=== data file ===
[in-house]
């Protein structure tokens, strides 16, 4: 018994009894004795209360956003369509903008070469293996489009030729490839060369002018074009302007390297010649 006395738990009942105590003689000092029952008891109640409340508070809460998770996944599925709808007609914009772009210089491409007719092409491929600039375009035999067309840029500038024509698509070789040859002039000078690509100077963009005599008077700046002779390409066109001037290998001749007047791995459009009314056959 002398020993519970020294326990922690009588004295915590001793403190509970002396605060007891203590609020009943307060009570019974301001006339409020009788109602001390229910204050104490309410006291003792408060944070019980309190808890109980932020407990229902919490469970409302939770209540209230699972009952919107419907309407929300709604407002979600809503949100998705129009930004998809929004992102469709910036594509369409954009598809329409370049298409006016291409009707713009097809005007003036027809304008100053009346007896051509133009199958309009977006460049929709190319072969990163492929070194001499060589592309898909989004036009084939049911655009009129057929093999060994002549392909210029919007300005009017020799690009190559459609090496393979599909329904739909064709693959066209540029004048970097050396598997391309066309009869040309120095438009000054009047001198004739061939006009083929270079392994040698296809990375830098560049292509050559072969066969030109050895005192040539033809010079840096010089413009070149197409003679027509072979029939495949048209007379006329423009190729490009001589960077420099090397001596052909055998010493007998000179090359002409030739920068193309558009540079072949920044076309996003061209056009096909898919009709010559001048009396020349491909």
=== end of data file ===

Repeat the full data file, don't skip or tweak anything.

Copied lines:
[in-house]
């Protein structure tokens, strides 16, 4: 018994009894004795209360956003369509903008070469293996489009030729490839060369002018074009302007390297010649 006395738990009942105590003689000092029952008891109640409340508070809460998770996944599925709808007609914009772009210089491409007719092409491929600039375009035999067309840029500038024509698509070789040859002039000078690509100077963009005599008077700046002779390409066109001037290998001749007047791995459009009314056959 002398020993519970020294326990922690009588004295915590001793403190509970002396605060007891203590609020009943307060009570019974301001006339409020009788109602001390229910204050104490309410006291003792408060944070019980309190808890109980932020407990229902919490469970409302939770209540209230699972009952919107419907309407929300709604407002979600809503949100998705129009930004998809929004992102469709910036594509369409954009598809329409370049298409006016291409009707713009097809005007003036027809304008100053009346007896051509133009199958309009977006460049929709190319072969990163492929070194001499060589592309898909989004036009084939049911655009009129057929093999060994002549392909210029919007300005009017020799690009190559459609090496393979599909329904739909064709693959066209540029004048970097050396598997391309066309009869040309120095438009000054009047001198004739061939006009083929270079392994040698296809990375830098560049292509050559072969066969030109050895005192040539033809010079840096010089413009070149197409003679027509072979029939495949048209007379006329423009190729490009001589960077420099090397001596052909055998010493007998000179090359002409030739920068193309558009540079072949920044076309996003061209056009096909898919009709010559001048009396020349491909």